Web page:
There are a variety of kilns used in the ceramic industry, each doing their own individual job. Different kilns are used depending on what the customer needs are. Old Kilns were fired and heated by wood, today they are either gas or electric.
Ceramics require elevated temperatures so that chemical and physical reactions take place. Things like cups and plates can be fired up to 3 times, if glazes and decoration are applied to the product. Temperatures at the start of the cycle, the preheat stage are around 100-200 degrees C and can reach up to 1600c depending on what is done.
The continuous and intermittent kiln are some of the most used within ceramics. The continuous being a kiln that never stops firing. This will be used in the mass production of tableware. The ware will be loaded on to moving platforms that will be then passed through the different chambers.
Intermittent being, a kiln that is loaded up for a fixed amount of ware, these tend to be shuttle kilns. Once the cycle is finished, the kiln is cooled, the product removed and then the cycle starts again. This process tends to be better for smaller producers or companies that have less space.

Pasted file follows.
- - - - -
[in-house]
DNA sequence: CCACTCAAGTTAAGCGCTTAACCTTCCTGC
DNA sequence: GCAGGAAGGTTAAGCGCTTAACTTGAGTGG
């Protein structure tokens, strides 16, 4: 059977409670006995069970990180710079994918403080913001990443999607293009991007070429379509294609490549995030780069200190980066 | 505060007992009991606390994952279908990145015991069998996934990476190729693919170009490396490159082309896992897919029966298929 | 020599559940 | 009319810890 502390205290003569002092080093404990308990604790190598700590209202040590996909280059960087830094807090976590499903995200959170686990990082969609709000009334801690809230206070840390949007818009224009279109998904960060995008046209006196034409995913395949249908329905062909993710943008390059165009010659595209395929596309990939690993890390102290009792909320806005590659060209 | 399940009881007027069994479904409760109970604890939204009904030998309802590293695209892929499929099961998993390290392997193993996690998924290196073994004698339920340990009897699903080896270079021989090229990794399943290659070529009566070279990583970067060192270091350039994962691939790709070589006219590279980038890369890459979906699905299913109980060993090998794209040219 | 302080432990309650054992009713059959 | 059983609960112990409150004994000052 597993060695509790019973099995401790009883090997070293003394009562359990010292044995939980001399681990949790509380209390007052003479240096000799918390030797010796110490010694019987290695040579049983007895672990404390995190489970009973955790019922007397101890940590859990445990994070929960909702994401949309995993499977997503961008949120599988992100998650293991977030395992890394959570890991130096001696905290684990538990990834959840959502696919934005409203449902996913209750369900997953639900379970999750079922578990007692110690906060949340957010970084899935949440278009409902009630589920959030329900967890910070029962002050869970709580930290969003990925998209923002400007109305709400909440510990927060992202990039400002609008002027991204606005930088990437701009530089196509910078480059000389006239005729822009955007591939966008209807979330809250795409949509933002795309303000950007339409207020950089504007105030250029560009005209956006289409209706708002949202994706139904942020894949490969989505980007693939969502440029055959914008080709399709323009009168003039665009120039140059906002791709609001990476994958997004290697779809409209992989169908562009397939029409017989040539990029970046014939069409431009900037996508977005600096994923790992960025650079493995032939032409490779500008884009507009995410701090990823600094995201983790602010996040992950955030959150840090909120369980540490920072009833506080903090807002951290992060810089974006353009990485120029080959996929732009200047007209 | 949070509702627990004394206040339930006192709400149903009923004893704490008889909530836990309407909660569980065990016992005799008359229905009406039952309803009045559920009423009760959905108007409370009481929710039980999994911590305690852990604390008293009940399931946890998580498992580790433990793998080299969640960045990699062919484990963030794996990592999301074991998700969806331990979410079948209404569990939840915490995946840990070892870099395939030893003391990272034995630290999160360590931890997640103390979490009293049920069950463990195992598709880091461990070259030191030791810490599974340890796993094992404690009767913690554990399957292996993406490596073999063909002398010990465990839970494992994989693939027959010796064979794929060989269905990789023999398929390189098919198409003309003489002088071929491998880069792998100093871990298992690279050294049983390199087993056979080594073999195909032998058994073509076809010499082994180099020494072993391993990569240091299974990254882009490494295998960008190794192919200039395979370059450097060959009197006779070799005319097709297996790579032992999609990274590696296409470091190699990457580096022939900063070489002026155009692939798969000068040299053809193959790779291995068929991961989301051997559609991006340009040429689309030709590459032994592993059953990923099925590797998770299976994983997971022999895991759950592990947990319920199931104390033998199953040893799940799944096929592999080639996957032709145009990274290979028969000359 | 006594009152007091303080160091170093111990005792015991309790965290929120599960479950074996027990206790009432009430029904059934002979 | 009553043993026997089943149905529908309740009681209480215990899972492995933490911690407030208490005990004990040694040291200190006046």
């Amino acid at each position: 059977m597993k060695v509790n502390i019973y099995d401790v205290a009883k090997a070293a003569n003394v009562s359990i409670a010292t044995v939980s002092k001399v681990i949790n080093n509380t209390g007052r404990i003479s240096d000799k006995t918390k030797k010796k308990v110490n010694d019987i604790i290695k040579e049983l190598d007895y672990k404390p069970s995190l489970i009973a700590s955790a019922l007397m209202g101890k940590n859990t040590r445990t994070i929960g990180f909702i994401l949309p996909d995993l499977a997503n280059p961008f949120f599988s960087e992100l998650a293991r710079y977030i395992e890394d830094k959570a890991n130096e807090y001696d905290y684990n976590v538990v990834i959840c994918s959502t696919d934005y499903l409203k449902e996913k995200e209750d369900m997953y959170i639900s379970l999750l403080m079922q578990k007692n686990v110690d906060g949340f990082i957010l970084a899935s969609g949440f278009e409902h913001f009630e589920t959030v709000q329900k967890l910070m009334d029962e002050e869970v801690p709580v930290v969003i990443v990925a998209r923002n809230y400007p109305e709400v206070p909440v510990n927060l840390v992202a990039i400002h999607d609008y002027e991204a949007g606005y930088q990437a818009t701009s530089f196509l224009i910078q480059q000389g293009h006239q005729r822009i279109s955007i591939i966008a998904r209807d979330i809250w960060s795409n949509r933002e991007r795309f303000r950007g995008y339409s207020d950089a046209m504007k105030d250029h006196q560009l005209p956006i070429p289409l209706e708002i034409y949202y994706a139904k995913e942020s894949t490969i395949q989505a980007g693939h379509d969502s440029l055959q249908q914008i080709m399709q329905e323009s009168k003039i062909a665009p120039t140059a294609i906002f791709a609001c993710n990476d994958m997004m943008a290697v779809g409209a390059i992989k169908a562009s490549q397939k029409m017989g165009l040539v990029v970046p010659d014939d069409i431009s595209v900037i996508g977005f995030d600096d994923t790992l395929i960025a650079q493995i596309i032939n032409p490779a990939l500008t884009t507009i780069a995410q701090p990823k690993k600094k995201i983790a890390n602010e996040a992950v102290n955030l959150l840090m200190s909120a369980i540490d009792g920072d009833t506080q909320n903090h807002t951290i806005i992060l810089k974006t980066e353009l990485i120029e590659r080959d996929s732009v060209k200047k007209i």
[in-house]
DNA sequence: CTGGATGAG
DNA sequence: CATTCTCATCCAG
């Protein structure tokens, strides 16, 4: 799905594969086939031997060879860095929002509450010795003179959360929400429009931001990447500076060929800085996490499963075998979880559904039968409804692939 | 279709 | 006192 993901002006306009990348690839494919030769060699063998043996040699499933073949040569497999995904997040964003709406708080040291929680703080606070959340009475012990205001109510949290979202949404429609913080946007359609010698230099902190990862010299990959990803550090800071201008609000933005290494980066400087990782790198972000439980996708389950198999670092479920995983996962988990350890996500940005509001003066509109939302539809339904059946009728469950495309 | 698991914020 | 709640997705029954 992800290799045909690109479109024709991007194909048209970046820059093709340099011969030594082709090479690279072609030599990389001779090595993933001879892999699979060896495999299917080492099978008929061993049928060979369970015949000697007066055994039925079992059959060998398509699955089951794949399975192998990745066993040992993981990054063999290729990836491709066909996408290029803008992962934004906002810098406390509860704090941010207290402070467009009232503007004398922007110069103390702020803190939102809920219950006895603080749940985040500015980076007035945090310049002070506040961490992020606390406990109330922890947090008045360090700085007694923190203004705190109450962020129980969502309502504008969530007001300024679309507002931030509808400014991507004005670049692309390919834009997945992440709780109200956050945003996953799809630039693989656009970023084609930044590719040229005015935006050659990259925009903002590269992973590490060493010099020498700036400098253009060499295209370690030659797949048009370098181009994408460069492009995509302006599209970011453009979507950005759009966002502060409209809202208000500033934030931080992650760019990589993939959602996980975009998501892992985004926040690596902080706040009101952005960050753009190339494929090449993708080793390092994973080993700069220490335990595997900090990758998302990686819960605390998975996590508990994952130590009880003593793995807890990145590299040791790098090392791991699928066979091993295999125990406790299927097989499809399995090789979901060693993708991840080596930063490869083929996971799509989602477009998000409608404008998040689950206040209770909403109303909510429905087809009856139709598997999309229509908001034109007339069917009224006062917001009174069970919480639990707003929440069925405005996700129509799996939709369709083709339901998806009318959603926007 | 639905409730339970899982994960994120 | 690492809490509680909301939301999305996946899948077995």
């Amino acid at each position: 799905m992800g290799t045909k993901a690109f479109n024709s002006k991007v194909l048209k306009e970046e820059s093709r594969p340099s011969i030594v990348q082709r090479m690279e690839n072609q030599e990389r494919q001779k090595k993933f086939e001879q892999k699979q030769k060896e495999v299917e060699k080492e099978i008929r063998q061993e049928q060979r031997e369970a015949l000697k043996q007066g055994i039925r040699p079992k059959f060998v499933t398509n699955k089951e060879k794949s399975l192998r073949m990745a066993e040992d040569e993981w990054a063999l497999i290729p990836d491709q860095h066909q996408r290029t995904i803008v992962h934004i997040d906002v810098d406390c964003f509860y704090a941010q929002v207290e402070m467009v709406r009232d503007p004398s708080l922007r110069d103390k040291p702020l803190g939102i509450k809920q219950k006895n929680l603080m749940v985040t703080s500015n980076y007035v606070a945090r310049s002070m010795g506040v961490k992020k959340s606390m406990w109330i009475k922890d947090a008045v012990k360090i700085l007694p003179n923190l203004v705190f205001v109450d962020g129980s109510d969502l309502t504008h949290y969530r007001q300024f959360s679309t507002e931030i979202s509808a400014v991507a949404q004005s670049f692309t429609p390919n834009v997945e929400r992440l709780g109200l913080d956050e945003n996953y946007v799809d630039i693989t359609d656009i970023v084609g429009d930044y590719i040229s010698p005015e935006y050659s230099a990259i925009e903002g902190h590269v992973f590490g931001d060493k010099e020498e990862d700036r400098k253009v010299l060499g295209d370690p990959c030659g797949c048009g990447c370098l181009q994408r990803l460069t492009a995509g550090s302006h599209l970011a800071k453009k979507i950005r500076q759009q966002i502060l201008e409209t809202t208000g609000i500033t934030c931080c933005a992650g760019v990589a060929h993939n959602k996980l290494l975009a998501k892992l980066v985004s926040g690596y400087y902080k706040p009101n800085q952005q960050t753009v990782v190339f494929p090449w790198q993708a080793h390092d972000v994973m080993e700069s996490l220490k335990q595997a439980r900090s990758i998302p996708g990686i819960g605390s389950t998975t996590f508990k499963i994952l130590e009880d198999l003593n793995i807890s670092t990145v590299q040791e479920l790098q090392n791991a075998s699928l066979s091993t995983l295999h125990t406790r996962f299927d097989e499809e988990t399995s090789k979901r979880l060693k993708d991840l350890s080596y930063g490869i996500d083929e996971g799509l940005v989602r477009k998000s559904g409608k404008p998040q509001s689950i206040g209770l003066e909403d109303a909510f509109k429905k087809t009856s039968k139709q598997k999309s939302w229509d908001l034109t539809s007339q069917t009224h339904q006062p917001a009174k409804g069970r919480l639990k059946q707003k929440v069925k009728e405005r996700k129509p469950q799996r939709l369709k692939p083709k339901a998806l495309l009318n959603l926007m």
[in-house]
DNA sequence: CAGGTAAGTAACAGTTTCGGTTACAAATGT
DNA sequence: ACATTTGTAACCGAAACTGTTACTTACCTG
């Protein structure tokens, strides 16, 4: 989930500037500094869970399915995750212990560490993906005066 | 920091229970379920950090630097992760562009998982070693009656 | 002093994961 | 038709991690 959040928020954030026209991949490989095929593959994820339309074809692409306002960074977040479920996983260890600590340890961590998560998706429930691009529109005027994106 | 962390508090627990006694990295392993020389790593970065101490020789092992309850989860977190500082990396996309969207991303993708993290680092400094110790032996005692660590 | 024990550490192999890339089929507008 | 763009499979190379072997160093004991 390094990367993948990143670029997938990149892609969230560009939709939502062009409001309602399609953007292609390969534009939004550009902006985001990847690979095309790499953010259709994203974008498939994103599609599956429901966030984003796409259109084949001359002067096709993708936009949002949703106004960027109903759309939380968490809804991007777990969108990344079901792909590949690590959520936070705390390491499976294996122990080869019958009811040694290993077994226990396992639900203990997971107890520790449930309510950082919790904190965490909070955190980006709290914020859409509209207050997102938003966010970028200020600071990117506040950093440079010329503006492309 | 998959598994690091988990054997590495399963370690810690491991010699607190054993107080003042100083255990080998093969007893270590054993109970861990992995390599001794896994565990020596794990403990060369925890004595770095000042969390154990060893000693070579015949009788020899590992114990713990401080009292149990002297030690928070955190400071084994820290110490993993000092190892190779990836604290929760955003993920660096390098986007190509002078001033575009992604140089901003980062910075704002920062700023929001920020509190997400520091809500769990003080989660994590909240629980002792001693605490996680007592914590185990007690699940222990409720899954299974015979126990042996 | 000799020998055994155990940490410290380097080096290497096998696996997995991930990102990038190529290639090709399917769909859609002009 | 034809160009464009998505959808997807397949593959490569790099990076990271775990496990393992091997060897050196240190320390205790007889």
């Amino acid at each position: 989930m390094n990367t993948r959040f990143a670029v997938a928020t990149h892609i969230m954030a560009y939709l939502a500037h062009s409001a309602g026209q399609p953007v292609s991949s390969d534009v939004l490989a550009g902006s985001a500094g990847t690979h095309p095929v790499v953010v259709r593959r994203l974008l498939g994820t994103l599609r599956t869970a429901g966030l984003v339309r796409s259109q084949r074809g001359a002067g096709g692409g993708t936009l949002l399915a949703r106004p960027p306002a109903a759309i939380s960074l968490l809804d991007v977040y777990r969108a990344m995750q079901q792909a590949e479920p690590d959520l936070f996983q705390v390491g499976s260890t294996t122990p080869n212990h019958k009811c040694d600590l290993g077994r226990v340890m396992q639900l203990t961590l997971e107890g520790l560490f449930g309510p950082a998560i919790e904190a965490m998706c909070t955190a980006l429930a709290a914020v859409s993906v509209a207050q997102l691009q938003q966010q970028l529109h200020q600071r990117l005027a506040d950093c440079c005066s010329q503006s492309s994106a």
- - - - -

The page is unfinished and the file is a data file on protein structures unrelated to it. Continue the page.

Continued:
The picture below is of a Roller Hearth Kilns, this will produce more volume of ware and can be ran 24 hours a day if needs be.
This picture shows the ware on rollers being taken away from the kiln once fired, as it goes a whiteish colour and is known as biscuit. This has now had most of the water now taken out of the clay. The blue pipes are oxygen pipes, these are used to increase or decrease temperatures within the kiln.
Kilns have changed massively throughout the years to deal with increasing demands. Where we are based in Stoke-on-Trent, the home of pottery, aptly named as our abundance of clay and coal meant we could mass produce ceramics. The bottle kiln littered our skyline for 100s of years, these now are no longer used as more efficient alternatives came to market.
Therser UK manufactures and builds bespoke Kilns not only for the ceramic industry but for battery production, heat treatment of metals.